Creative Leadership for Growth – Debrief Wed 23rd Sept 2015
Leading business and cultural figures Derek Kehoe, CEO, BNP Paribas Group, Ireland, Simon Taylor, CEO, National Concert Hall, Angela Dorgan, CEO, First Music Contact and Gerry Macken, CEO, Digital Hub Development Agency were interviewed on the theme by Andrew Hetherington, CEO, Business to Arts.
“What we’ve learnt is that the notion of Creative Leadership is no longer something abstract and conceptual – instead it has become a commercial imperative that can be applied in many different, tangible forms within progressive Irish businesses that wish to develop and expand, building a strong and imaginative team culture that also helps to attract and retain talent.” That’s according to Charley Stoney, Group Managing Director, Alternatives Group speaking after a breakfast briefing on the topic of Creative Leadership hosted by Business to Arts (www.businesstoarts.ie) and Alternatives Elect.
Andrew Hetherington said; “Our wide ranging conversation covered the diverse aspects of creative leadership from what it meant and how achievable it was within an organisation. It was especially interesting to get our speakers’ perspectives on how they facilitate creative leadership and their insights into how to take on that mantle. At Business to Arts we engage with the corporate and cultural sectors in many ways, and support, advise and develop creative solutions for our members – the emergence of a culture of creative leadership can only be beneficial to the arts and commerce. ”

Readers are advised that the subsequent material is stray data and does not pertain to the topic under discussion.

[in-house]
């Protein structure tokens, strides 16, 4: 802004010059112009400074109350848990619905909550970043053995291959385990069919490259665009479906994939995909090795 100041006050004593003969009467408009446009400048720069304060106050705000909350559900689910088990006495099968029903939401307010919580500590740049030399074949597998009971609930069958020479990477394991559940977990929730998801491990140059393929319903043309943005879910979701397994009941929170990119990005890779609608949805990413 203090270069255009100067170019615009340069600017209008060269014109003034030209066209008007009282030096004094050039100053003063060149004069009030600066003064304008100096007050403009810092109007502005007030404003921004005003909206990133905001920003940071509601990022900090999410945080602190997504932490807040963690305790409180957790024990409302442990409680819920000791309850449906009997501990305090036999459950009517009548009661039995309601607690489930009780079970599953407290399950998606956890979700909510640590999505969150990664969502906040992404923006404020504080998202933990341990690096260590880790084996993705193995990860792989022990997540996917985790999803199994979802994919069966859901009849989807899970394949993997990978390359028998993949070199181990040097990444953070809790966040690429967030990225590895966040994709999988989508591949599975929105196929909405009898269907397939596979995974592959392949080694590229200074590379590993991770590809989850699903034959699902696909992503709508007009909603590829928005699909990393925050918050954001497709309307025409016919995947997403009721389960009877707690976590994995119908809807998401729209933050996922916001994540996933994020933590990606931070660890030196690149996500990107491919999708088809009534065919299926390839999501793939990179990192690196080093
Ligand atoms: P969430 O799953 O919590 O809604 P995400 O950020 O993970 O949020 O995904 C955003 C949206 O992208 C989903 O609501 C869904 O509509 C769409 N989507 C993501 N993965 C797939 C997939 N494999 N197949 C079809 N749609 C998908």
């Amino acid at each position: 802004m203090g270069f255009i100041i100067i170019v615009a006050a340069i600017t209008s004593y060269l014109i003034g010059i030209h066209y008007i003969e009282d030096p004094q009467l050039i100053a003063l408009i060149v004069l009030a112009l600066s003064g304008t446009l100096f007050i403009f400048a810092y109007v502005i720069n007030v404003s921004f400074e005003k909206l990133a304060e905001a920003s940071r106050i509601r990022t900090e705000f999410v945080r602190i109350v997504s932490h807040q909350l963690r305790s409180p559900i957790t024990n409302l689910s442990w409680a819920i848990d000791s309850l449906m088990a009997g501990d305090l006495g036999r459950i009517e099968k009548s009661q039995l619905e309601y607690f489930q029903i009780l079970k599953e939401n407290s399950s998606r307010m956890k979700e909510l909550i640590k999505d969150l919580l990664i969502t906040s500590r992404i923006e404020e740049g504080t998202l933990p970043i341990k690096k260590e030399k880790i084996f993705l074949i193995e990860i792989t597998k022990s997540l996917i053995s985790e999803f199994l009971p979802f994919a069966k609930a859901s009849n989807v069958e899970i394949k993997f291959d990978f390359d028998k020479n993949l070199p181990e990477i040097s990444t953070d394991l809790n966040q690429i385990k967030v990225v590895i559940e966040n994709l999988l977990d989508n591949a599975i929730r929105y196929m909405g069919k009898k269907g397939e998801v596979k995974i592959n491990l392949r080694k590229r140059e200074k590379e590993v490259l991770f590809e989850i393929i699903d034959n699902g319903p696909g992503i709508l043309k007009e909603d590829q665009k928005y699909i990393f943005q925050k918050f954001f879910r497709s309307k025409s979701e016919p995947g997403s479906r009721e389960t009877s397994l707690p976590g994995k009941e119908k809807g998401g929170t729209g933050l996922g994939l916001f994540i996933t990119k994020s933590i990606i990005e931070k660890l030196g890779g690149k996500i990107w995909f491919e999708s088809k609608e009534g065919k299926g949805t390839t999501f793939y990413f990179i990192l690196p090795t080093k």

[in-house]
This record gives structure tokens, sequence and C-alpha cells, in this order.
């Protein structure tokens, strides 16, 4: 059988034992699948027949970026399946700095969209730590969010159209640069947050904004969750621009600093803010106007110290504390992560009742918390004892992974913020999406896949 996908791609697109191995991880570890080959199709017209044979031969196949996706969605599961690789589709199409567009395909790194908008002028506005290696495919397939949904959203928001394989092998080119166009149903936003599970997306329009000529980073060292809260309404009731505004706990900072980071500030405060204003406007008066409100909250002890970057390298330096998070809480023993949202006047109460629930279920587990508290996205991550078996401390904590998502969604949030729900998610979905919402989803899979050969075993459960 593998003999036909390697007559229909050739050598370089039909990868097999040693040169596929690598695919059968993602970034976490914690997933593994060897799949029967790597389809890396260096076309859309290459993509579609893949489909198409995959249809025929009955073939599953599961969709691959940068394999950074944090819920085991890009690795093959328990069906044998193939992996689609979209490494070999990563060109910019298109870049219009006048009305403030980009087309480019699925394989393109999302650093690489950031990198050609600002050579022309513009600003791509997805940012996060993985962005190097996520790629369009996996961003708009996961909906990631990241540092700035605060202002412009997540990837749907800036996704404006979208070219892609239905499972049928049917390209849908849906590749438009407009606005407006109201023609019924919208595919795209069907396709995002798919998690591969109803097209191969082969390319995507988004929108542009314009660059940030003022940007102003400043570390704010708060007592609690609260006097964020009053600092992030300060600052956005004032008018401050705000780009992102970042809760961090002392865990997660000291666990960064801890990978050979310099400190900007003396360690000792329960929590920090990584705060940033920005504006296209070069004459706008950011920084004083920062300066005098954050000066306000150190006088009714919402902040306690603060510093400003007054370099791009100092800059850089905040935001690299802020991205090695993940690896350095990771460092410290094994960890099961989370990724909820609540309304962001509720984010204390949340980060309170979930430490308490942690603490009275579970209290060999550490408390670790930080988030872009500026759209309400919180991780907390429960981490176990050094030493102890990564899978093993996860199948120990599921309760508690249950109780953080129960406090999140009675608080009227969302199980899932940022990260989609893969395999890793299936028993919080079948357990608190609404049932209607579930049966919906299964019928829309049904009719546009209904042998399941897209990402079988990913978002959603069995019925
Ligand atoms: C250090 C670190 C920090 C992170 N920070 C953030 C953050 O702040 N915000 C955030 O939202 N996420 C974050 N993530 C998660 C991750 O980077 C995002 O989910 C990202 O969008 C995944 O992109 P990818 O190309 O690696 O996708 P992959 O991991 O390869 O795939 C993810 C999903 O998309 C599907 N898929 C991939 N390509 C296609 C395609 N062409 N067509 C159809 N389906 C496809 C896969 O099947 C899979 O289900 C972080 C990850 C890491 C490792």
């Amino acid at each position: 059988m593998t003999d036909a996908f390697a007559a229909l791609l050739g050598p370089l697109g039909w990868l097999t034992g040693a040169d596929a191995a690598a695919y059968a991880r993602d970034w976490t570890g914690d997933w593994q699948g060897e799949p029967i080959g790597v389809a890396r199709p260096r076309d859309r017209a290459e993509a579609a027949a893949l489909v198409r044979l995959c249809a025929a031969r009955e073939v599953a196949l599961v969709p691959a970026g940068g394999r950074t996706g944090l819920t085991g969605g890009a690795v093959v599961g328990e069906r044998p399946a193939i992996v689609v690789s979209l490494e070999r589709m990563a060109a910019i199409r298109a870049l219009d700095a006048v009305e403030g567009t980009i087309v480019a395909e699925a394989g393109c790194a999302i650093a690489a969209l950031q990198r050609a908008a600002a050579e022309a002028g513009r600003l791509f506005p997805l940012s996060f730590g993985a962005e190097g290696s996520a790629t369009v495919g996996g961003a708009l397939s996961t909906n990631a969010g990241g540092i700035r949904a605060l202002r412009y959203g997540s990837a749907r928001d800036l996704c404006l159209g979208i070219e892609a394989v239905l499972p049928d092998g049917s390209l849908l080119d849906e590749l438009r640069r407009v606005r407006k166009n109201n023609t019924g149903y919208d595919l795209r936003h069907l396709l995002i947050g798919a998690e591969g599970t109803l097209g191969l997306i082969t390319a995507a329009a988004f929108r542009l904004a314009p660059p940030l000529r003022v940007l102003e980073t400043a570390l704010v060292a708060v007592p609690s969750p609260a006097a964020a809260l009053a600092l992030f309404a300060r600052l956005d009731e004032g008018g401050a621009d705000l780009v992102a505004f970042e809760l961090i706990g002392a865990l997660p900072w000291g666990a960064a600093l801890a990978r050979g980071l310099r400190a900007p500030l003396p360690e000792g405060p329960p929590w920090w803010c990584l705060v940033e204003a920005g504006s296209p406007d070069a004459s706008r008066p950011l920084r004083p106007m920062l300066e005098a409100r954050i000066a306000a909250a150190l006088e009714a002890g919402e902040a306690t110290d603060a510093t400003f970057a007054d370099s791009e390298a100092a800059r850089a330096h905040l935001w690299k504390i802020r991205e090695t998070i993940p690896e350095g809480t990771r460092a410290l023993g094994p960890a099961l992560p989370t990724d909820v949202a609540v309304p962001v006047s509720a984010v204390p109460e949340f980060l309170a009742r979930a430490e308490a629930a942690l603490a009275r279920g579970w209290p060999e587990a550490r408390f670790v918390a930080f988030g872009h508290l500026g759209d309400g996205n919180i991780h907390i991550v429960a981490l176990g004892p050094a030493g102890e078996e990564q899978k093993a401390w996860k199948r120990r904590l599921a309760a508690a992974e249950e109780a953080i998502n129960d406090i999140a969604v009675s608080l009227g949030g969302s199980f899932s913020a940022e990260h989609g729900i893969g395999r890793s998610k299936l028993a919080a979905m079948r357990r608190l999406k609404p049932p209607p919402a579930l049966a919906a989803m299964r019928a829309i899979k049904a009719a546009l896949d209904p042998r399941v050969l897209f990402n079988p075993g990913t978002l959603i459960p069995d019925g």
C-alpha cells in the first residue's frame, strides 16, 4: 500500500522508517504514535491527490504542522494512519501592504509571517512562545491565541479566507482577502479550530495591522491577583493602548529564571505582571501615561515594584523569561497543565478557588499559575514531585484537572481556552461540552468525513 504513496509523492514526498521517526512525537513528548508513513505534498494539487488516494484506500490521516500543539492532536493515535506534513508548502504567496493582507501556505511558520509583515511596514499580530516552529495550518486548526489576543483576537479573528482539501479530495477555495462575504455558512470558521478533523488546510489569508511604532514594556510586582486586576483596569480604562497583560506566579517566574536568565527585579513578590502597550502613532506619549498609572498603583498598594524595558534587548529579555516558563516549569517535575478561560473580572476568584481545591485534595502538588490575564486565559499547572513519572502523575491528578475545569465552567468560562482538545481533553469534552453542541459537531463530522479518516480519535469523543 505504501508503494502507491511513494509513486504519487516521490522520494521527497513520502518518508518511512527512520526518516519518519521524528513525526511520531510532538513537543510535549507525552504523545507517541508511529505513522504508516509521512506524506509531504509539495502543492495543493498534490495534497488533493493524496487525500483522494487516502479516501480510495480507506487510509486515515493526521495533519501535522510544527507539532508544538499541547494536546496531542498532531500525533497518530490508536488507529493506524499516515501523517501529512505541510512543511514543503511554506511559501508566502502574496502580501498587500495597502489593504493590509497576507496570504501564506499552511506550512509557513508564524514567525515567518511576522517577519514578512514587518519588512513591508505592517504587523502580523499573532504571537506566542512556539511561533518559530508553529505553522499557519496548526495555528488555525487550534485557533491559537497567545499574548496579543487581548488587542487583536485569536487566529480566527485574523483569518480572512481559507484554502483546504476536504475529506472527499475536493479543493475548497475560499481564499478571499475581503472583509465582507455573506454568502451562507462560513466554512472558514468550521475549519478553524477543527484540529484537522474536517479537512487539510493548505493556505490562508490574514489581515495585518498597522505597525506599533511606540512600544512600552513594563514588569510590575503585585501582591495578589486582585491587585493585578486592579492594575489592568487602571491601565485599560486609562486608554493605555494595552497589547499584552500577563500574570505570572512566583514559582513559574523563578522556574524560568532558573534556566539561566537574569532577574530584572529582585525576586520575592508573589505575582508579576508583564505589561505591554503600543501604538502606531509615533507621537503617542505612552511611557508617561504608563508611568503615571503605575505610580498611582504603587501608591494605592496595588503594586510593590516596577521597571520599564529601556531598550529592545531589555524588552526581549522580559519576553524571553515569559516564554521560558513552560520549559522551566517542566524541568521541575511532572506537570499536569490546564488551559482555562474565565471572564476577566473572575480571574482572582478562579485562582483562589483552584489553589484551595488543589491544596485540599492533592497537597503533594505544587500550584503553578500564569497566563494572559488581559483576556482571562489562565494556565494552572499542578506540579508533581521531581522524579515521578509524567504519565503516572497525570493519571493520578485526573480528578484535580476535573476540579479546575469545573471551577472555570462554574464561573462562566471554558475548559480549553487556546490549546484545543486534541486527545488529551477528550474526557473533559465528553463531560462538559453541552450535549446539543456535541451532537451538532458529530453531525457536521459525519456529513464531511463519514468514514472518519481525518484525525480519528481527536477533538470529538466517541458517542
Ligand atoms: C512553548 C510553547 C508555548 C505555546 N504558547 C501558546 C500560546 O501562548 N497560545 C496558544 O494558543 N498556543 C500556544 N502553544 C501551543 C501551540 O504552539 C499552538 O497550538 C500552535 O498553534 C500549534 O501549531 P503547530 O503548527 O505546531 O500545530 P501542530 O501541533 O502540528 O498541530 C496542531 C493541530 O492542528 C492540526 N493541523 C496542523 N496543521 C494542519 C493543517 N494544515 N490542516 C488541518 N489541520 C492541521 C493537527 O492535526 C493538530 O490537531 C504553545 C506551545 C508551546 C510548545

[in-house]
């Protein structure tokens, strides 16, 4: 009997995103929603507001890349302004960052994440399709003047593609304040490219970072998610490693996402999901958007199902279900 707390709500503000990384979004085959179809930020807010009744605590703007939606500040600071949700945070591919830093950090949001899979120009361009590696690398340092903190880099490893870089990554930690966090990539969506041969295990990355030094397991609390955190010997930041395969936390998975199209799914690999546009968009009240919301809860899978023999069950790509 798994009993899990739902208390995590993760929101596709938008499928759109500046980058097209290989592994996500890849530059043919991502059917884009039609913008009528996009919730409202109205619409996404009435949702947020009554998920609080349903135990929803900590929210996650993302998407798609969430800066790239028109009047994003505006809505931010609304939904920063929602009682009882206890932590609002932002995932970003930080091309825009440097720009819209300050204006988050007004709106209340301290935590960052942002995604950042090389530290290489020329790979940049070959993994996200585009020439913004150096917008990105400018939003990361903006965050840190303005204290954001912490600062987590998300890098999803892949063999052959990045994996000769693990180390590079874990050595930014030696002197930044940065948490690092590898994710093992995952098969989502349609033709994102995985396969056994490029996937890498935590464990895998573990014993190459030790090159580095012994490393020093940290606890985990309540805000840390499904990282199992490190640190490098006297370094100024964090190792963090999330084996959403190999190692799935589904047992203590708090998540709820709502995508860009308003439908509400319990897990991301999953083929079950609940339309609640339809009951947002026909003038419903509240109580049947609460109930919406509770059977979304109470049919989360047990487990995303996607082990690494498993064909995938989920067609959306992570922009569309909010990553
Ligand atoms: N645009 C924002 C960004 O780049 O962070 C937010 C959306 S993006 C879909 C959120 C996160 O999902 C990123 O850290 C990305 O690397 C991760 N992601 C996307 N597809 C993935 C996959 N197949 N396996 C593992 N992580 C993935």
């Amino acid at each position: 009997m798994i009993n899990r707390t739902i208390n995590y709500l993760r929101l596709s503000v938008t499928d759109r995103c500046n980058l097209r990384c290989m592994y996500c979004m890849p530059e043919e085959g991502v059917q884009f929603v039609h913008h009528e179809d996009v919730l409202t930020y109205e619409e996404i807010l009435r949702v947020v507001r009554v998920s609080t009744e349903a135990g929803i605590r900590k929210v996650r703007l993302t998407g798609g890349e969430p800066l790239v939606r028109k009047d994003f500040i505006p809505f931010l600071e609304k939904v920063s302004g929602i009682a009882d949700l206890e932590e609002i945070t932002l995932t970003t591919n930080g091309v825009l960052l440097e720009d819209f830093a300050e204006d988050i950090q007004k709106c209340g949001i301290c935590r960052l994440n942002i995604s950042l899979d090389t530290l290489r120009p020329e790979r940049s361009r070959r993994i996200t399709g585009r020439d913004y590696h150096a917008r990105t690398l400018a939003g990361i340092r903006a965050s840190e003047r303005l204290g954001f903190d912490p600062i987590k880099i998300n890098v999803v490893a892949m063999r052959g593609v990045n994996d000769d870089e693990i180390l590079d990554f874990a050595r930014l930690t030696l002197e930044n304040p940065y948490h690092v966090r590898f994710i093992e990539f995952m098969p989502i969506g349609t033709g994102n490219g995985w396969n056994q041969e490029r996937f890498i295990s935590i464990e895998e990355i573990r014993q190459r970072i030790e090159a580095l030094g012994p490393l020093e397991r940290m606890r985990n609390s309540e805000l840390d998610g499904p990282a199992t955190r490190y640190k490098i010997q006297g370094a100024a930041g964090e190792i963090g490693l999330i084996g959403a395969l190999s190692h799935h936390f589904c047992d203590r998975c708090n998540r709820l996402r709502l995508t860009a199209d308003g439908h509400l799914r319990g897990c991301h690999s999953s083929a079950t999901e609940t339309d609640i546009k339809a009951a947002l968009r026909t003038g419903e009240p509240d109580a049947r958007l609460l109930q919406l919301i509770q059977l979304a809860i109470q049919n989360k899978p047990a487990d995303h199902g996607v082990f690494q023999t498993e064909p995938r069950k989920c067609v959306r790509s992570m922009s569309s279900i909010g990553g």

HOW TO BE A CREATIVE LEADER – TOP INSIGHTS
“Apathy, scepticism and fear are the enemy of creative leadership. Encourage ideas and take risks, you’ve no option but to.” – Angela Dorgan
“Don’t be hierarchical; be more fluid in the way you work; make use of the full range of skills and talents in your organisation– Simon Taylor
“No business, no matter what size, is an island. The organisation should reflect the world in which it operates in. Challenge the enterprise to move out of its natural comfort zone to embrace new thinking and new ways of conducting business. And benchmark how that change is progressing.” – Derek Kehoe